No, that’s not a typo. I made it up just now on the plane. Entremanureship. Like manure. Because running a business can be really shitty sometimes.
And totally amazing, too! Running a business is kind of like eating raw kale.
It’s not always easy and it’s not always what you actually want, but you know it’s the right thing to do. When you give it TLC, it’s totally delish and nourishing. But sometimes when you step back and look at the bigger picture, you remember that kale is freaking hard and sometimes you only eat it because you know you should.
You don’t always have the time or energy or desire to give it TLC. Sometimes you want to throw your hands in the air and say screw kale, I’m gonna go eat truffle fries. Truffle fries are easy. Truffle fries don’t require thought and hard work. You don’t have to do anything to make them better, to make them grow. They’re ready to eat. They may give you the warm and fuzzies, but it’s temporary. You don’t eat them everyday because they don’t challenge you. Kale is a constant because kale is hard and all the best things in life are.
Anyone that says he or she is running a business or chasing a dream or working their butt off and not majorly struggling in some (or all) aspects of their life is lying to you.
Everyone took a crappier picture before the version you saw on Instagram. Everyone looks at someone else and thinks, “Wow. She’s amazing. He’s doing so well. I wish I could do that.” Everyone. Everyone wants to change something about themselves in some way—their attitude, their motivation, their work ethic, how many times a week they call their mom, their thought process, their pointy elbows (or is that just me?).
It’s all about perspective. There are people that see your life and would kill to wake up in a bed inside of a house on a quiet street in a state that’s not at war. There are people that go on TV everyday and have thirty nine coaches telling them what to say and eat and wear and breathe that would kill to be invisible for five minutes.
There are people that act like they have it all figured out because there’s enormous societal pressure to have the answers, to be a role model, to do it the right way at the right time, to be moral, to move on, to get married, to have children, to send thank you notes, to eat kale, to write in a way that makes everyone happy, to be politically correct, to put other people’s needs above your own, to keep up with every new responsibility our cell phones are taking away from us.
To be kale when you just want to be a truffle fry.
I’ve been struggling lately. I’ve found it difficult to stay motivated. I love what I do but I find myself not wanting to do it. I watched more TV last week than I have in the past six months. All I’ve wanted to do is sit on the couch.
Maybe it was the election. Maybe it’s the rapidly growing stress of my professional future. I’m really not a big crier, but I cried several times this week. I cried for the hate, for the sick, sick people that live in this country and the victims of their antics. I cried because I don’t know what I want to be when I grow up. I cried because I’m the person expected to have the answers and lately all I have is questions.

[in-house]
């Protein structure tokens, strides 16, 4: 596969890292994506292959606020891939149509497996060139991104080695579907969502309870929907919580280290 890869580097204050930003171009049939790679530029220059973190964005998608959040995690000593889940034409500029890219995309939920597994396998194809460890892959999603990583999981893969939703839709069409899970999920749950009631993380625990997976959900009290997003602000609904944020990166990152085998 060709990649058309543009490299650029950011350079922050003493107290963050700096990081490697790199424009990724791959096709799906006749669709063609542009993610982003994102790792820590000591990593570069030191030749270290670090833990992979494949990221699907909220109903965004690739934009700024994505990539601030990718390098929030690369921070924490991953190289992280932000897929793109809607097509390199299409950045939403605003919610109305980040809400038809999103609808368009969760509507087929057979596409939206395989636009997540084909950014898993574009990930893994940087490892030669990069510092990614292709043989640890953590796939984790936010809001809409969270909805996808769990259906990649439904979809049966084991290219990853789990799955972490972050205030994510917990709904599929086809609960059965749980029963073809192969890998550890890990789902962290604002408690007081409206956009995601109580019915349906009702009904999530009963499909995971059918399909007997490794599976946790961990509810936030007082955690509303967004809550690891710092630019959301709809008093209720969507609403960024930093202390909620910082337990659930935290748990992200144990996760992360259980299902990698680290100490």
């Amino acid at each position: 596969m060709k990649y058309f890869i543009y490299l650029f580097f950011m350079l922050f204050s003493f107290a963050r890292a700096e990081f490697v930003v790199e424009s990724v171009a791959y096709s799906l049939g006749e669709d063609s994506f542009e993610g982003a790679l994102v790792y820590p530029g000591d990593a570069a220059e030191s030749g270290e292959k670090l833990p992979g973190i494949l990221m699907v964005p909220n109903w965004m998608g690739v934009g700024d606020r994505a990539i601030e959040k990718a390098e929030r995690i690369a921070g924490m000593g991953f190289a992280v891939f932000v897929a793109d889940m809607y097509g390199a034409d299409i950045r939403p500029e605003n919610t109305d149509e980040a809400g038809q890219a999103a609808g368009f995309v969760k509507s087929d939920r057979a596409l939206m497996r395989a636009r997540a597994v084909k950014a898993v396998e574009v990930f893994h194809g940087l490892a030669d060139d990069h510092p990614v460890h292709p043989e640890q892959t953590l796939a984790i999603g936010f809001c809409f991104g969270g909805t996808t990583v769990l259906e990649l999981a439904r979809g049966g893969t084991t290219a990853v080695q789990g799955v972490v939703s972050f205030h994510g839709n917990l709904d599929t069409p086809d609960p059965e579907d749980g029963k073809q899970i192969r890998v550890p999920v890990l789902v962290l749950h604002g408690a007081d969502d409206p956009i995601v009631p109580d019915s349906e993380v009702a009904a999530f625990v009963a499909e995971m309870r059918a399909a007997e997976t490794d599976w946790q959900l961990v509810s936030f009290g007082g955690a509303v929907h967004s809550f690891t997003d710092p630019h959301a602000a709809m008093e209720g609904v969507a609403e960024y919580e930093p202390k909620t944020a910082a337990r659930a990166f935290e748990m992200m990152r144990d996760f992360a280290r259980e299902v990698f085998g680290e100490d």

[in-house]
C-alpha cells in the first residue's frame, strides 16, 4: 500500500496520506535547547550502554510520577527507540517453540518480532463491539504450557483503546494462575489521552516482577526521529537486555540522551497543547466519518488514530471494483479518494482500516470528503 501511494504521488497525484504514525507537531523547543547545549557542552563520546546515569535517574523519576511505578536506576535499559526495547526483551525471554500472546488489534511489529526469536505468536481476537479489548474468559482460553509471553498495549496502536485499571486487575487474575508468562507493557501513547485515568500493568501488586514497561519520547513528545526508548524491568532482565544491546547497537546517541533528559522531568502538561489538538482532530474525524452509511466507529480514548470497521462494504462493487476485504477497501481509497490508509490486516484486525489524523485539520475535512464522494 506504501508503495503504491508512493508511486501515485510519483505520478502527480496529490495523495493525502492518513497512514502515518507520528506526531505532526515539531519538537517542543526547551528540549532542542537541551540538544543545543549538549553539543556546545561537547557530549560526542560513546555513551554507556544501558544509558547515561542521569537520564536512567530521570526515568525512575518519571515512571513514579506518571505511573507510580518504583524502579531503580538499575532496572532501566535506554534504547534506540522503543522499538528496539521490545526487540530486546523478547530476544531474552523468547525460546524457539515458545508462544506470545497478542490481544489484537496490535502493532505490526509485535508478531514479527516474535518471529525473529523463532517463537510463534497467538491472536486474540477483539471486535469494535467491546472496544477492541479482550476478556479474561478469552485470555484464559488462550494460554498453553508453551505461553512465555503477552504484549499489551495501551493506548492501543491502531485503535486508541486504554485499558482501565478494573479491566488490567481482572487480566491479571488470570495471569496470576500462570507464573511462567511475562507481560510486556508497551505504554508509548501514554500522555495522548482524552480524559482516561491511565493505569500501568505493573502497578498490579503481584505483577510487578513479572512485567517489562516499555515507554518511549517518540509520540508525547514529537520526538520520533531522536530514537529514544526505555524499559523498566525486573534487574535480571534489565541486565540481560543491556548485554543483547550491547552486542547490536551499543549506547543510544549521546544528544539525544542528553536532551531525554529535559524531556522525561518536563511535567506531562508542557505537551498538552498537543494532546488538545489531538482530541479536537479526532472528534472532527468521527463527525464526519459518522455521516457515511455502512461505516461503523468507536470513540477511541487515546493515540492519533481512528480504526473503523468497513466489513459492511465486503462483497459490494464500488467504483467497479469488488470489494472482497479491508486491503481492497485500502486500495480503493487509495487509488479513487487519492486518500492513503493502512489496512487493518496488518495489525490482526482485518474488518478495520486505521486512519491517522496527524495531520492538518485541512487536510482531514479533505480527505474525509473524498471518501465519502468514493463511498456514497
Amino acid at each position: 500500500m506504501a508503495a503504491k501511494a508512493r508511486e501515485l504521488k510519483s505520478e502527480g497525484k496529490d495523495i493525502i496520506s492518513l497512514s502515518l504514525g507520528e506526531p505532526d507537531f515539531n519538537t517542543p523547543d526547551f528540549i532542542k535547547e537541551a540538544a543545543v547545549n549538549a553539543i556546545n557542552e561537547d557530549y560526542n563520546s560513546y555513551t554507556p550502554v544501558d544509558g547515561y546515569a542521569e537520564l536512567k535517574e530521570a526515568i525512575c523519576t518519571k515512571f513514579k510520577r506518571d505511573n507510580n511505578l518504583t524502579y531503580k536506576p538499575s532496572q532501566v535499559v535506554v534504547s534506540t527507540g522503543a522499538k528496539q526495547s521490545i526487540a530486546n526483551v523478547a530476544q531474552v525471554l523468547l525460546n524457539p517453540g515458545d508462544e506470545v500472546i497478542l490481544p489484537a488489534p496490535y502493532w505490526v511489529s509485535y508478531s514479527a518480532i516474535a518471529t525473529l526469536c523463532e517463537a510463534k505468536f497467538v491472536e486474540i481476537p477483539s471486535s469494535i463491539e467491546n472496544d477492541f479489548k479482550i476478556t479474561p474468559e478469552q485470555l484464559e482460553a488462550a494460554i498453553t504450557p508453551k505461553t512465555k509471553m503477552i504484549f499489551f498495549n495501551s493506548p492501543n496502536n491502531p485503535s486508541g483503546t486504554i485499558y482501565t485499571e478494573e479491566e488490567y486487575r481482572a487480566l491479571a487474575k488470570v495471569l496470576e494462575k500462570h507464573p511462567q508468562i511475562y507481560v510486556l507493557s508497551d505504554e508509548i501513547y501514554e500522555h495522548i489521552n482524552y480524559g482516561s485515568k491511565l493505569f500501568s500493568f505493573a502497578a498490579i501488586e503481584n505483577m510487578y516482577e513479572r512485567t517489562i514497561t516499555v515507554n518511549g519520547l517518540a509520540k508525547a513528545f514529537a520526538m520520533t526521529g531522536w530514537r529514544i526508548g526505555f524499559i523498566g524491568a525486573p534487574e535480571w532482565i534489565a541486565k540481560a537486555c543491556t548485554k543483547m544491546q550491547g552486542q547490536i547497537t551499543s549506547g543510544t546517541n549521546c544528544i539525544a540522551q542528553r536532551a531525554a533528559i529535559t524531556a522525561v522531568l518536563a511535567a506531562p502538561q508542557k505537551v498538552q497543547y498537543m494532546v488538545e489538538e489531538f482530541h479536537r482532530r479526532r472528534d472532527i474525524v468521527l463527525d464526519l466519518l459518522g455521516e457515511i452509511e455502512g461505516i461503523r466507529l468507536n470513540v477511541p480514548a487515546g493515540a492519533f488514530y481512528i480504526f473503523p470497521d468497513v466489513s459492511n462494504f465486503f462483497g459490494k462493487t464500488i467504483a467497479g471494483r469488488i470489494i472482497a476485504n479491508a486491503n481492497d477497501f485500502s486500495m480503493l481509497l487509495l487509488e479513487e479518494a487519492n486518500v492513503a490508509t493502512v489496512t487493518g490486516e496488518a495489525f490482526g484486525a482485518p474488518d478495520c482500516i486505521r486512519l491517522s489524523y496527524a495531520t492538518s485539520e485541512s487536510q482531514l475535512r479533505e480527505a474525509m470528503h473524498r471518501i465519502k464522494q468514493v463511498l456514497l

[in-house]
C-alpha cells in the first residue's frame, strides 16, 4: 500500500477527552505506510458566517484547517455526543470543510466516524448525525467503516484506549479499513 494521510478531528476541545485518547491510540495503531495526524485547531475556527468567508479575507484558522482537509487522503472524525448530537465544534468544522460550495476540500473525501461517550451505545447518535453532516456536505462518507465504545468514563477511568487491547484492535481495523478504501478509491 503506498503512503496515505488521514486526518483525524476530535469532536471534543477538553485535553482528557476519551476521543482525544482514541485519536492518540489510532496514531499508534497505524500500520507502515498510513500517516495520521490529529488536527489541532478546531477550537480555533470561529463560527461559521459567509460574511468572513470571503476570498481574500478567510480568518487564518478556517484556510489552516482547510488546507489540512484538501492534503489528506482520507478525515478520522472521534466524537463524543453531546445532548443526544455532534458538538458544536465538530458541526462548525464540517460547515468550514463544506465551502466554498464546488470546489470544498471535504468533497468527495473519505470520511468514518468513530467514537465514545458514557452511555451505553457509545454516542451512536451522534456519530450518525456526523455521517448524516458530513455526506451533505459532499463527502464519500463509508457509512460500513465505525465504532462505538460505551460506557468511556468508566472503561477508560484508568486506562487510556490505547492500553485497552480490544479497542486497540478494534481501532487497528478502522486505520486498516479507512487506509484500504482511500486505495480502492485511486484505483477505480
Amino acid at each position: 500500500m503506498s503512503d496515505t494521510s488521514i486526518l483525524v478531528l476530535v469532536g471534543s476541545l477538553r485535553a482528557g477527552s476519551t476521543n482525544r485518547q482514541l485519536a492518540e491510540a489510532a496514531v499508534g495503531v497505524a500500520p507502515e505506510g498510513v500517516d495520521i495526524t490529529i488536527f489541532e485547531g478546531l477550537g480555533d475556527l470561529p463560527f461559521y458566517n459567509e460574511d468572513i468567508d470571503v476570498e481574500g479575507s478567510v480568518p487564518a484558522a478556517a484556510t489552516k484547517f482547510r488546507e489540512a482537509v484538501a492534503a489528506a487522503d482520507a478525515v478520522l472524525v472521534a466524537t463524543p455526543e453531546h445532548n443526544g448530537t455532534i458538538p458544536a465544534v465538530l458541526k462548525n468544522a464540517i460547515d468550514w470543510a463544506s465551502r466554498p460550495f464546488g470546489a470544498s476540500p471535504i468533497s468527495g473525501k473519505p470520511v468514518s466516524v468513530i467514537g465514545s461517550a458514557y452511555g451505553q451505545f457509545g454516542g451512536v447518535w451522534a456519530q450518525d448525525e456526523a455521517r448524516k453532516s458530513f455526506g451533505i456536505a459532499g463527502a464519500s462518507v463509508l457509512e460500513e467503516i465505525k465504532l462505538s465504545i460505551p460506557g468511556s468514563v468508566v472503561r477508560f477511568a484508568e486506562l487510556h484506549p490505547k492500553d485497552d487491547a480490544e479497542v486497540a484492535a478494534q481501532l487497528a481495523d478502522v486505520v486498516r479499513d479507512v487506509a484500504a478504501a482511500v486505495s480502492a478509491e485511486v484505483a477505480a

From someone who looks like they have their shit together, I so don’t. And the degree of my aloofness is actually kind of funny. I lose something valuable every day. Keys, wallet, almond butter, phone, mind, you name it. It’s like brushing my teeth. Can’t go a day without it.
I’m messy. Like, I’m very unorganized. I have ONE Alchemy folder. I should have six fat binders with colored dividers but instead I have crinkly papers from distributors, old counseling notes, contracts, menu ideas and beyond all sticking out of a faded green folder.
I’ve lived in Columbus for over eight years and still have to use Google maps 90% of the time I drive.
I reply to Instagram comments when I’m crossing the street. I put my LIFE in danger to compare coconut flour pancakes to world peace.
The point of this post isn’t to say “lookie here, I suck at stuff.” Or maybe it is. Because I do. Don’t we all? I don’t want you to feed off of other people’s problems; I just want you to know that everyone struggles. It’s nothing to be ashamed of. We all should be bragging about it, actually.
Think how much happier we’d be to know that we’re not all perfect all the time. That other people cry and have anxiety and make big mistakes and eat pizza that fell cheese-side down on the street at 3am.
It’s not about getting high off other people’s misery. It’s about coming together and saying look, for all the awards and engagements and perfect pictures we post (and I know I’m as guilty as anyone), let’s all laugh about our mistakes. Let’s talk about how the struggle is real, how this is a strong community, how for every accolade there’s a hurtful reader email you’ll never know about, how for every perfect pumpkin pie there’s a flat flourless cookie.
We’re all in this together. Lettuce not forget it!
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